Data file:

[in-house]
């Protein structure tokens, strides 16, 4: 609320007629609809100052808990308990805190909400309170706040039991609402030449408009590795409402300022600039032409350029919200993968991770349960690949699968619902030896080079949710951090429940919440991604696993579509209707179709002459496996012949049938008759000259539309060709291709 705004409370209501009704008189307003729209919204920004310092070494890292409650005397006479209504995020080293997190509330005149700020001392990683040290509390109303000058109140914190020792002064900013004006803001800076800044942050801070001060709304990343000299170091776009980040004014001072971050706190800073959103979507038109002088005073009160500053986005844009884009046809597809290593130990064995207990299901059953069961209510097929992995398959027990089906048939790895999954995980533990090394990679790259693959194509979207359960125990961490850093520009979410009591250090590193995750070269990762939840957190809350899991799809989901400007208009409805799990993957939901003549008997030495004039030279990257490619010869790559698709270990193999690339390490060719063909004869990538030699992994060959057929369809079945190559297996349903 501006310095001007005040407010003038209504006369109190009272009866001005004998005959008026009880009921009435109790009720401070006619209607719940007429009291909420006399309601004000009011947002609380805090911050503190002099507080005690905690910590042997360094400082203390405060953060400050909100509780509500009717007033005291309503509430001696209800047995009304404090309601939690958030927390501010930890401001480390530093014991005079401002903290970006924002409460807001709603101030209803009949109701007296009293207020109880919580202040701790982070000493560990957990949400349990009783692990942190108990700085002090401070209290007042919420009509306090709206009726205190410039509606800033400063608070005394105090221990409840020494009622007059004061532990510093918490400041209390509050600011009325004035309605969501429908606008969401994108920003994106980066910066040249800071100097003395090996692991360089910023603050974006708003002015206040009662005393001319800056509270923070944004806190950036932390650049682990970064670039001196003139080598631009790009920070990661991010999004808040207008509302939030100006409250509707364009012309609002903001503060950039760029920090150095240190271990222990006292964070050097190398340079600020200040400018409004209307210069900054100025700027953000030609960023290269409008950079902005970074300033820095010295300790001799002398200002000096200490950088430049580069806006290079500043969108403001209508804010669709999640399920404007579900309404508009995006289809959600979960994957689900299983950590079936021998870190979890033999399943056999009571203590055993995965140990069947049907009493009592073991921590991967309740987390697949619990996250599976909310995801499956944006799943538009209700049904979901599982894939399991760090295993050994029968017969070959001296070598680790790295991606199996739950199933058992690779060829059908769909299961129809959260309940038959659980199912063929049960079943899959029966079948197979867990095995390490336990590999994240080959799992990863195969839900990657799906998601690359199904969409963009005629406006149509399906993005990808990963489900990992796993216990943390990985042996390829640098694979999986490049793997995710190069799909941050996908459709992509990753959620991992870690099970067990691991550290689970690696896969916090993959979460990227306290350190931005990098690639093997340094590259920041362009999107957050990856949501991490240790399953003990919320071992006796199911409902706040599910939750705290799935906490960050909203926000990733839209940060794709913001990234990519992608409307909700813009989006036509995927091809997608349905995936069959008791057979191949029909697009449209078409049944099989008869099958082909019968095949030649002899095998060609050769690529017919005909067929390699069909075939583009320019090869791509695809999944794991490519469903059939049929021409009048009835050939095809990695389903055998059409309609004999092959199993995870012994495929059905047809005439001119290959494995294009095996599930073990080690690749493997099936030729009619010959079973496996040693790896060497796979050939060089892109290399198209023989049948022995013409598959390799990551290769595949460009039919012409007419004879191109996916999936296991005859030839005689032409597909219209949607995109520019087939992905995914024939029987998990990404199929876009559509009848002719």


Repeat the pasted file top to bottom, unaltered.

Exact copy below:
[in-house]
């Protein structure tokens, strides 16, 4: 609320007629609809100052808990308990805190909400309170706040039991609402030449408009590795409402300022600039032409350029919200993968991770349960690949699968619902030896080079949710951090429940919440991604696993579509209707179709002459496996012949049938008759000259539309060709291709 705004409370209501009704008189307003729209919204920004310092070494890292409650005397006479209504995020080293997190509330005149700020001392990683040290509390109303000058109140914190020792002064900013004006803001800076800044942050801070001060709304990343000299170091776009980040004014001072971050706190800073959103979507038109002088005073009160500053986005844009884009046809597809290593130990064995207990299901059953069961209510097929992995398959027990089906048939790895999954995980533990090394990679790259693959194509979207359960125990961490850093520009979410009591250090590193995750070269990762939840957190809350899991799809989901400007208009409805799990993957939901003549008997030495004039030279990257490619010869790559698709270990193999690339390490060719063909004869990538030699992994060959057929369809079945190559297996349903 501006310095001007005040407010003038209504006369109190009272009866001005004998005959008026009880009921009435109790009720401070006619209607719940007429009291909420006399309601004000009011947002609380805090911050503190002099507080005690905690910590042997360094400082203390405060953060400050909100509780509500009717007033005291309503509430001696209800047995009304404090309601939690958030927390501010930890401001480390530093014991005079401002903290970006924002409460807001709603101030209803009949109701007296009293207020109880919580202040701790982070000493560990957990949400349990009783692990942190108990700085002090401070209290007042919420009509306090709206009726205190410039509606800033400063608070005394105090221990409840020494009622007059004061532990510093918490400041209390509050600011009325004035309605969501429908606008969401994108920003994106980066910066040249800071100097003395090996692991360089910023603050974006708003002015206040009662005393001319800056509270923070944004806190950036932390650049682990970064670039001196003139080598631009790009920070990661991010999004808040207008509302939030100006409250509707364009012309609002903001503060950039760029920090150095240190271990222990006292964070050097190398340079600020200040400018409004209307210069900054100025700027953000030609960023290269409008950079902005970074300033820095010295300790001799002398200002000096200490950088430049580069806006290079500043969108403001209508804010669709999640399920404007579900309404508009995006289809959600979960994957689900299983950590079936021998870190979890033999399943056999009571203590055993995965140990069947049907009493009592073991921590991967309740987390697949619990996250599976909310995801499956944006799943538009209700049904979901599982894939399991760090295993050994029968017969070959001296070598680790790295991606199996739950199933058992690779060829059908769909299961129809959260309940038959659980199912063929049960079943899959029966079948197979867990095995390490336990590999994240080959799992990863195969839900990657799906998601690359199904969409963009005629406006149509399906993005990808990963489900990992796993216990943390990985042996390829640098694979999986490049793997995710190069799909941050996908459709992509990753959620991992870690099970067990691991550290689970690696896969916090993959979460990227306290350190931005990098690639093997340094590259920041362009999107957050990856949501991490240790399953003990919320071992006796199911409902706040599910939750705290799935906490960050909203926000990733839209940060794709913001990234990519992608409307909700813009989006036509995927091809997608349905995936069959008791057979191949029909697009449209078409049944099989008869099958082909019968095949030649002899095998060609050769690529017919005909067929390699069909075939583009320019090869791509695809999944794991490519469903059939049929021409009048009835050939095809990695389903055998059409309609004999092959199993995870012994495929059905047809005439001119290959494995294009095996599930073990080690690749493997099936030729009619010959079973496996040693790896060497796979050939060089892109290399198209023989049948022995013409598959390799990551290769595949460009039919012409007419004879191109996916999936296991005859030839005689032409597909219209949607995109520019087939992905995914024939029987998990990404199929876009559509009848002719």